By: Peer Career Coach Smriti Dhingra

A global pandemic was not on the calendar when you started your senior year in college. Feeling helpless and stressed is the general outcome of this limbo. But there is light at the end of each tunnel and taking that perspective can help us find our silver lining. The only time we have in abundance right now is time and the comfort of our homes. So, take advantage of the situation and recreate yourself mentally and physically. Explore what you have always wanted to explore, in terms of software and skill sets. Participate in online conferences and competitions that interest you. Looking at the bigger picture rather than the day by day approach will make you feel a lot more relaxed and prepared. Step out of all the feelings that stop you from being productive. After all productivity is not measured by the amount of work done, but the degree of change that you bring in for yourself. Let’s start with some basic things to help you get back on track!

1.Do some research

To start a job search might seem like a pointless step right now when everything is in a limbo. There might be some who are unsure of the kind of job they are qualified for. If that is the scenario, then doing a little research about some of the different professional fields that connect you to your major or another area of academic interest can be a first step in that direction. Business related websites like Forbes may have a lot of resourceful information worth browsing.

The second aspect of research can be about the city or location you might be willing to relocate to. Knowing more about the general cost of living, rental expenses, recreational activities could help you figure out some ways you can formulate a plan. Zillow and Trulia provide insights into different neighborhoods and commute time. 


This is also a great time to remotely introduce and brand yourself. Reach out to your connections who share the same professional interest. Talk to your professors about networking, and how they can help you connect with someone who could mentor you in your job search. Connect with alumni, companies, and organizations that you think would be a good place to work.

LinkedIn is a great place to start, and if you are a recent graduate student then Handshake might also be a great option to explore. Reach out and ask questions. What is it like to work at a specific company? Will the company be hiring soon? What can be expected during an interview process?

Finally staying close to career advisors and university professors as they have a sizable network of professional colleagues and friends any of who can turn out to be a key to your dream job.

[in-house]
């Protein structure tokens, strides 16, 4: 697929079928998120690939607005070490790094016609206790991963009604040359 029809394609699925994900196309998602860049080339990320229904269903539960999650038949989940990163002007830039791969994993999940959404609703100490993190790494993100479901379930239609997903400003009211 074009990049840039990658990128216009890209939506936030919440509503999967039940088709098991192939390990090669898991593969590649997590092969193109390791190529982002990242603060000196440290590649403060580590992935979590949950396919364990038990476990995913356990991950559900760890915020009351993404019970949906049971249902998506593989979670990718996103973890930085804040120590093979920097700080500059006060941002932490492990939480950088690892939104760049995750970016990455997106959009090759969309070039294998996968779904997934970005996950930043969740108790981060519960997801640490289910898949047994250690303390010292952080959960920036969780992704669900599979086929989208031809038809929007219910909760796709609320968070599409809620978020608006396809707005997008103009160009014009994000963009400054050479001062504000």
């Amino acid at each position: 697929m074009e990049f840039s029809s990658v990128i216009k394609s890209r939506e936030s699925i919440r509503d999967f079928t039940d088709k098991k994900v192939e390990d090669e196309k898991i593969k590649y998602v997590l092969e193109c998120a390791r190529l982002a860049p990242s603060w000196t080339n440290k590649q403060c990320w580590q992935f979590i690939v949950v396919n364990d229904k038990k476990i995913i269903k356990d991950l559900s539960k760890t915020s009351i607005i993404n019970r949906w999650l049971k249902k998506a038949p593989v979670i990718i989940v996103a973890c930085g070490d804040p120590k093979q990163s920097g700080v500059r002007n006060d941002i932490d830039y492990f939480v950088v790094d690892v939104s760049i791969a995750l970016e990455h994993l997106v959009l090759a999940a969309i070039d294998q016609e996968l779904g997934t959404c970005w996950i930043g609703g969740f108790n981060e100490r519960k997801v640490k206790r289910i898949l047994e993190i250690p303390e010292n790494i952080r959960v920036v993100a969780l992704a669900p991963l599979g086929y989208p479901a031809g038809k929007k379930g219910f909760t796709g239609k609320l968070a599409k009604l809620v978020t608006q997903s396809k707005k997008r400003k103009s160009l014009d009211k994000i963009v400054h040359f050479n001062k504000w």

3.Work on CV and Resumes:

There are various ways to design a resume but a good place to start is by creating a detailed CV. In a CV you will detail every possible work experience from internships and volunteering, even class projects. More things to include can be your academic focus, skill sets, certifications, extramural activities, and leadership positions. With this, you will be ready to customize a resume and cover letter for your future job applications. Upkey is a website that helps students with resumes. You can start there too!

In addition to a resume, there are portfolios, personal websites, writing samples. With time at your disposal you can dive deep into different online resources to brand your self in the best way possible. Career services on campus are available throughout the week and scheduling an appointment with a rough draft of a resume/portfolio/cover letter could be helpful. Also, reach out to your professors for opinions on your portfolio or personal websites.

Forbes and Indeed have helpful articles about using keywords to improve your resume’s chances of being pulled out to the employers by ATS (Applicant tracking system), an algorithm many companies use to scan virtual resumes to identify candidates. 

  1. Online Profiles are Important

Online profiles help the employers get to know you better. They should be up-to-date with your accomplishments and free of grammatical errors. Profile pictures should be professional and if you do not have one already, it’s time to get that done.

Handshake, The Bridge, LinkedIn, Glassdoor, and Indeed are good platforms to create a profile on as they are crucial job search resources.

  1. Interview Skills:

Practice interview skills because you never know everything going into an application or interview. Fortunately, you have the luxury of time to scour the internet and feel prepared and comfortable for what is to come. Schedule a one on one mock interview appointment with a career coach on campus. Another way to do it is connecting with a friend in industry in which are interested. Reach out and ask questions that they were asked in their interviews.

  1. Stay optimistic:

Feeling discouraged and anxious is something common to all in this global pandemic situation. Staying positive and working towards your goal is important right now. Though unemployment in the U.S. continues to soar, there are companies still hiring. And apart from the job hunt do something that makes you happy and keeps you motivated. It could be painting/cooking/gaming/binge watching shows. Rejuvenation of your body and mind is very important in this stagnant phase of out lives. Smile more and support people. After all, we all are together in this, and we all will fight this as a team!

6 Ways to Use #StayingHome To Your Advantage